While Nineveh fell for the first time over 2500 years ago, destruction of the ancient city continued in 2015 when a priceless Assyrian winged bull was demolished at the Nineveh site. An article in The Guardian discussing the destruction of cultural heritage in Iraq by the Islamic State militant group (ISIS) described the destruction as a war crime.” At the same time, the terrorist organization attempted to attract a sympathetic audience to gain new recruits in their homeland, while provoking reactions in the West.

  • Tragedy as militants bomb 2,700-year-old Nineveh Wall in Iraq
  • 3000-Year-Old Assyrian Reliefs Unearthed in ISIS Stomping Ground
  • Three ancient cities to rival London, Paris and New York

A 2015 Aljazeera video shows the destruction of several 7th century artifacts from Nineveh on February 26 2015, when ISIS publicly destroyed the Mosul Museum. Many other artifacts were stolen and put up for sale in foreign markets. However in 2019, the BBC announced that since Iraqi troops recaptured Mosul in 2017, part of the Mosul Museum has been restored and reopened to exhibit contemporary art, while the rest of the museum remains closed “to protect what is left,” said the museum director. If the first Fall of Nineveh was incredible, the second fall of Nineveh was both tragic and disturbing.

Top image: Assyrian soldiers carry beheaded heads of their prisoners as depicted on a wall in the South-West Palace at Nineveh, during the “First” Fall of Neneveh. Source: Osama Shukir Muhammed Amin / CC BY-SA 4.0

By Ashley Cowie

    Login or Register in order to comment

    Comments

    Lyndon Larsen wrote on 25 August, 2023 - 17:53

    It seems to me that a number of the dates are listed as “AD” and should instead be, “BC”.

    Thank you.

    Zucchini wrote on 11 August, 2020 - 10:55

    Hello Pablo the magician?,

    The events of 631 B.C. wow it definitely had the hand of God on those events. I wasn't aware how much till I tended a Bible Prophecy Seminar centered around the Babylonian Empire and King Nebuchadnezzer.

    The other part of this article covers is how astonished the whole world; was at Nineveh's destruction, like Greece, for example, in fact the word marveled was used to describe the all of the Nations reaction.

    The Prophet Isaiah makes usage of the word marveled; when referencing Assyria, Ammonites, Edomites, Moabites, Philistines, and Tyre (Turkey also mentioned in Ezekiel) God declares a whole lot of punishment to befall these Nation's. Apparently, their iniquities overflowed and God called them out for their behavior.

    If you're interested read all about it in 2nd Chronicles; after the Death of King Hezekiah. Then read Jeremiah it gets interesting when God sends The Prophet to The Last King of Judah, while The King of Assyria, The Pharoah of Egypt visits due to the build up of The National Emergency surrounding The Babylonians led by Nebuchadnezzer Jeremiah has to tell these 3 (at the time) World Powers don't bother going to War against them they'll loose for Nebuchadnezzer is in his keeping.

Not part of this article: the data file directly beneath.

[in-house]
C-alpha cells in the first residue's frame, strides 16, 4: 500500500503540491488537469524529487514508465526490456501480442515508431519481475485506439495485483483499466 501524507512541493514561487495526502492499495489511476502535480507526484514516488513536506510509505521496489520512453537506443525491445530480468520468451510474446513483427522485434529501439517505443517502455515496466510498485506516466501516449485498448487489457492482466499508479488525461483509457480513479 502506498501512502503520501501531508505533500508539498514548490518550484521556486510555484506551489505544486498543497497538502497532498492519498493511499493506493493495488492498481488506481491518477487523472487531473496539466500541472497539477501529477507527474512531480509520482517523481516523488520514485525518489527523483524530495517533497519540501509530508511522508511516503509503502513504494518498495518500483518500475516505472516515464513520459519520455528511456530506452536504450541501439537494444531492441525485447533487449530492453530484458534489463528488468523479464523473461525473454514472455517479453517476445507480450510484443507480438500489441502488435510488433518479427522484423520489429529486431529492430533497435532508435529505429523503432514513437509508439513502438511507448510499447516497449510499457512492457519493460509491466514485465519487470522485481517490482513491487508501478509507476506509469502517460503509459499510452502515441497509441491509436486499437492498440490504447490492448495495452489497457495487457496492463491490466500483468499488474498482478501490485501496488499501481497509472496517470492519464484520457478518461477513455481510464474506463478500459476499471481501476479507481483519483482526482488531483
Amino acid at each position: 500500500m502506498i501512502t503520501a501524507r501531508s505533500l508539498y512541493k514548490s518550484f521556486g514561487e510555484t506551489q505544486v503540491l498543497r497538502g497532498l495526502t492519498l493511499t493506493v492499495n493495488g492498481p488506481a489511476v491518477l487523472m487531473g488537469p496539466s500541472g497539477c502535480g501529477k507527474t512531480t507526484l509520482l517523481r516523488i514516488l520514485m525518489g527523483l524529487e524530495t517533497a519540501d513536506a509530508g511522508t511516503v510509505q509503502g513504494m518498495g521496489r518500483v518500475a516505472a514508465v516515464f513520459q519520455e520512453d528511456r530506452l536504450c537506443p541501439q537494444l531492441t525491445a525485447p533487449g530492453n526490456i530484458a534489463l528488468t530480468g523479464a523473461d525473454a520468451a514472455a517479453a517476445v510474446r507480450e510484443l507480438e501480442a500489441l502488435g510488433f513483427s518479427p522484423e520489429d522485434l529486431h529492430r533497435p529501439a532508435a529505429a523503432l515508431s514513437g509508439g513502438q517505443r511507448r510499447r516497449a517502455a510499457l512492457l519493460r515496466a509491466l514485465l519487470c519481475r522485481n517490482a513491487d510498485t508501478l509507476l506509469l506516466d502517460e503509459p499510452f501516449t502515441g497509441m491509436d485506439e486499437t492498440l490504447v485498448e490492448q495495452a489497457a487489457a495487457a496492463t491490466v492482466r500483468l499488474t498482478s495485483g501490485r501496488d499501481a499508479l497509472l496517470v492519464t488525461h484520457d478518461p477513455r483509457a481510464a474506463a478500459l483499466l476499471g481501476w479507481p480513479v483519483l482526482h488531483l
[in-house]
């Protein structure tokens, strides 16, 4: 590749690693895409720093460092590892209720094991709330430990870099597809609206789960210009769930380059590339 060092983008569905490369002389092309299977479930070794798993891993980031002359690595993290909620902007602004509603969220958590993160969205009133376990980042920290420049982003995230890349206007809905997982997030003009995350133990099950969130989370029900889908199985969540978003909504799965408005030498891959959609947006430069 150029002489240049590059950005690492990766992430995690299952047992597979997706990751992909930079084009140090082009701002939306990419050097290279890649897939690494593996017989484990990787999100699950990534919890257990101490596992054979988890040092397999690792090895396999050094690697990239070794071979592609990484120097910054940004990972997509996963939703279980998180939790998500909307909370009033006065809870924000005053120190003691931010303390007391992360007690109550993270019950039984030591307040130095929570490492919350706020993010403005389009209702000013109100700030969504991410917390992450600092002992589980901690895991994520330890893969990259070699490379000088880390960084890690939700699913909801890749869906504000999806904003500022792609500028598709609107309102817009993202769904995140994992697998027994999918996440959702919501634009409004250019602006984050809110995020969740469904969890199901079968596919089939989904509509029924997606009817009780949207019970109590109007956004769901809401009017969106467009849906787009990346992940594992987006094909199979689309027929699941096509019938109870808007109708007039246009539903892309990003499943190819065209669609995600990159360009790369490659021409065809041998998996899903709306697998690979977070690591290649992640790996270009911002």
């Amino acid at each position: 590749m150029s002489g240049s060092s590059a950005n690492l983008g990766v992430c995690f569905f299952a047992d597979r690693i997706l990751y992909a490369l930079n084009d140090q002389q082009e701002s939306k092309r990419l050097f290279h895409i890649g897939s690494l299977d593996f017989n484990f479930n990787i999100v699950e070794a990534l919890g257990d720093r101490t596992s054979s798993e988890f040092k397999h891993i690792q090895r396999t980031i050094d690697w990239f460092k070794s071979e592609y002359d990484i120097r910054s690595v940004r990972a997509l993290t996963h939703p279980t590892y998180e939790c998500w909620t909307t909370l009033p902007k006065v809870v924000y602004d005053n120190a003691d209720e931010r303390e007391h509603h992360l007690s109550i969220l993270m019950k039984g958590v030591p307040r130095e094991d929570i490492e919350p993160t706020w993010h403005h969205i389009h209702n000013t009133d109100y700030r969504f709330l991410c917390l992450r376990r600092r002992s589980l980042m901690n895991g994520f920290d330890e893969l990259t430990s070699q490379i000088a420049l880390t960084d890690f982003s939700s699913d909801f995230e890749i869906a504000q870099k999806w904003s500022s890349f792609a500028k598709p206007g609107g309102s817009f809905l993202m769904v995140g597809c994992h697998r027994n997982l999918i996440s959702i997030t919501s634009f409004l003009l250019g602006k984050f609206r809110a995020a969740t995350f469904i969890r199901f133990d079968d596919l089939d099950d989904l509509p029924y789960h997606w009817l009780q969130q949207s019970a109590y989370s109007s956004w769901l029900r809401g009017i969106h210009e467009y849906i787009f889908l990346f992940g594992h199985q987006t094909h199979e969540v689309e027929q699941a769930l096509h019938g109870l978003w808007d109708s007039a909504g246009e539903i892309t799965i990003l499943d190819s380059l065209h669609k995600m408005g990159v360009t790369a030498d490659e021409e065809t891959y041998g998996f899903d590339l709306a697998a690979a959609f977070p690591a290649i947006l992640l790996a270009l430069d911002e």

The article also noted the accomplishment of Cyrus the Great.

    Cyrus The King of the Persians or rather The Shahs; well the Prophet Isaiah calls Cyrus by name. Describes Cyrus as God's servant though Cyrus did not worship the Living God of Abraham.

    Despite the fact that Abraham was Cyrus' Great-Grandfather, 300 year's before Cyrus is even born.

    Got to love the Bible!

    This was fun what's your thoughts on all this Pablo?

    Pablo_the_Magician wrote on 11 August, 2020 - 06:21

    Hi
    From the article:

    "The Assyrian Empire started to become unstable after the death of King Aššurbanipal in 631 BC when the Babylonians ended their independence."

    Shouldn't that be "dependence"? or "started" instead of "ended"?

    I thought the Babylonians became independent from Assyria at around that time.

    Zucchini wrote on 10 August, 2020 - 23:28

    Hello Ashley,

    My understanding of The Bible is that God rendered Judgement against the Assyrians it was one of the reasons God sent Jonah too preach to them of the coming destruction that would be fall them if they didn't change their ways.

    All this is covered in 2nd Chronicles, The Prophet Jeremiah, Nahum, The Book of Tobit in The Roman Catholic Bible, and The Book of Daniel. What fascinated me is that God is reaching out too people that don't worship him who see him not as their God which is exactly what God is telling them I AM your God, also God may still have a Judgement rendered against Nineveh the fact that Isis did the destruction doesn't surprise me.